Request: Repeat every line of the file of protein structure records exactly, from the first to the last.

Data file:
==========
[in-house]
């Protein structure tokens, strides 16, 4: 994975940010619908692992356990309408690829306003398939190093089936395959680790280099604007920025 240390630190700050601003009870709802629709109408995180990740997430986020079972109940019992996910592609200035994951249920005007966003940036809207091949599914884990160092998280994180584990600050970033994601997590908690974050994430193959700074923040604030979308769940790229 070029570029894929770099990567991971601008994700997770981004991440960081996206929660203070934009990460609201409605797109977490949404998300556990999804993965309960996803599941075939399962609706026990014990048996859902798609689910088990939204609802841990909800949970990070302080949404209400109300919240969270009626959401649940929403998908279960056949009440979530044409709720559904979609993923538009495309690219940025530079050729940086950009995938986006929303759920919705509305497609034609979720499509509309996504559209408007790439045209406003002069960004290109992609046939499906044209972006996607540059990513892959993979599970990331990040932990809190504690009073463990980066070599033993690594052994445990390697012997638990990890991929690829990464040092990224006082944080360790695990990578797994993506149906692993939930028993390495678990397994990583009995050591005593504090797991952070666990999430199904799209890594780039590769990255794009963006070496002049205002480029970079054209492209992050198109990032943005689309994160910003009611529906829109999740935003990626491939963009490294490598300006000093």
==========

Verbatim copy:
[in-house]
């Protein structure tokens, strides 16, 4: 994975940010619908692992356990309408690829306003398939190093089936395959680790280099604007920025 240390630190700050601003009870709802629709109408995180990740997430986020079972109940019992996910592609200035994951249920005007966003940036809207091949599914884990160092998280994180584990600050970033994601997590908690974050994430193959700074923040604030979308769940790229 070029570029894929770099990567991971601008994700997770981004991440960081996206929660203070934009990460609201409605797109977490949404998300556990999804993965309960996803599941075939399962609706026990014990048996859902798609689910088990939204609802841990909800949970990070302080949404209400109300919240969270009626959401649940929403998908279960056949009440979530044409709720559904979609993923538009495309690219940025530079050729940086950009995938986006929303759920919705509305497609034609979720499509509309996504559209408007790439045209406003002069960004290109992609046939499906044209972006996607540059990513892959993979599970990331990040932990809190504690009073463990980066070599033993690594052994445990390697012997638990990890991929690829990464040092990224006082944080360790695990990578797994993506149906692993939930028993390495678990397994990583009995050591005593504090797991952070666990999430199904799209890594780039590769990255794009963006070496002049205002480029970079054209492209992050198109990032943005689309994160910003009611529906829109999740935003990626491939963009490294490598300006000093």